LONDON (Reuters) - The European Union has proposed making it a formal requirement for asset managers to consider “sustainability” when picking investments, a move the EU’s 23 trillion euro ($28.5 trillion) funds industry swiftly dismissed as a “tick-the-box” exercise.
The EU wants more money going into sustainable and “green” projects that help cut greenhouse gas emissions, as part of a wider “capital markets union” project to expand funding from financial markets for companies and growth.
In an “action plan” published on Thursday, the European Commission said it would “clarify” the duty of asset managers and big investors to ensure they take sustainability into account in the “process” of investing.
The European Fund and Asset Management Association said it did not believe such legislation was needed because investment in sustainable projects had to be driven by the owners of the assets being invested.
“Any mandatory sustainability requirement, especially regarding investments, would turn environmental, social and governance into a ‘tick the box’ compliance exercise,” EFAMA said.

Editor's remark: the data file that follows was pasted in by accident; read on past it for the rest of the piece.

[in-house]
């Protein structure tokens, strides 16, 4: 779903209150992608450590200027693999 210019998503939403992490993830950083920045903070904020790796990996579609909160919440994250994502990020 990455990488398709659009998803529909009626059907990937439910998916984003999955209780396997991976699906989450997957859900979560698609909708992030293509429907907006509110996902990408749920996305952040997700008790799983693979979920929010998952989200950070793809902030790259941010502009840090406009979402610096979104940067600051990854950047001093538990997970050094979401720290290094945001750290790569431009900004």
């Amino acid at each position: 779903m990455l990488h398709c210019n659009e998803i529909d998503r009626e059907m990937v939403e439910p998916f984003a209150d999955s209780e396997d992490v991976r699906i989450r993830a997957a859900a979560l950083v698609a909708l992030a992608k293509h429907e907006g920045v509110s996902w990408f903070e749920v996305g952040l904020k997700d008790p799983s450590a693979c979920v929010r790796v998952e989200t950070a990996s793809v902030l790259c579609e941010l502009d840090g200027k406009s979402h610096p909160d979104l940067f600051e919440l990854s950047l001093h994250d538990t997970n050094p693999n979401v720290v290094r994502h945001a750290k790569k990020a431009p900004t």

PensionsEurope, which represents national pensions trade bodies, said the EU’s proposals needed to be flexible so as to avoid upsetting the role of trustees or social partners.
“Pension funds’ main purpose will continue to be serving the best interests of their members and to delivering adequate pensions at low costs,” it said.
The EU’s proposal also includes plans for a checklist of what qualifies as a climate friendly and sustainable activities, definitions which could be used for creating EU labels for “green” financial products.
The Commission will also look at how banks and insurers could benefit from lower capital charges if they invested in green projects. The Commission has retreated from an initial plan to go ahead with implementing these reductions after opposition from an advisory panel and central bankers who were worried about a green “bubble” being created.
Markus Ferber, a member of the European Parliament, which will have final say on the proposals, said the EU should focus on keeping alive the bloc’s capital markets project, given that Britain, the EU’s biggest market, is leaving.
“What we need is bold initiatives tackling obstacles in tax and insolvency law and measures that facilitate capital market financing by smaller companies,” Ferber said.
“Sustainable finance, however, is only a diversion from the fact that one of the Commission’s flagship projects is about to tank,” he said, referring to slow progress with efforts to create a EU-wide capital market that can provide financing for businesses.
($1 = 0.8061 euros)
Reporting by Huw Jones. Editing by Jane Merriman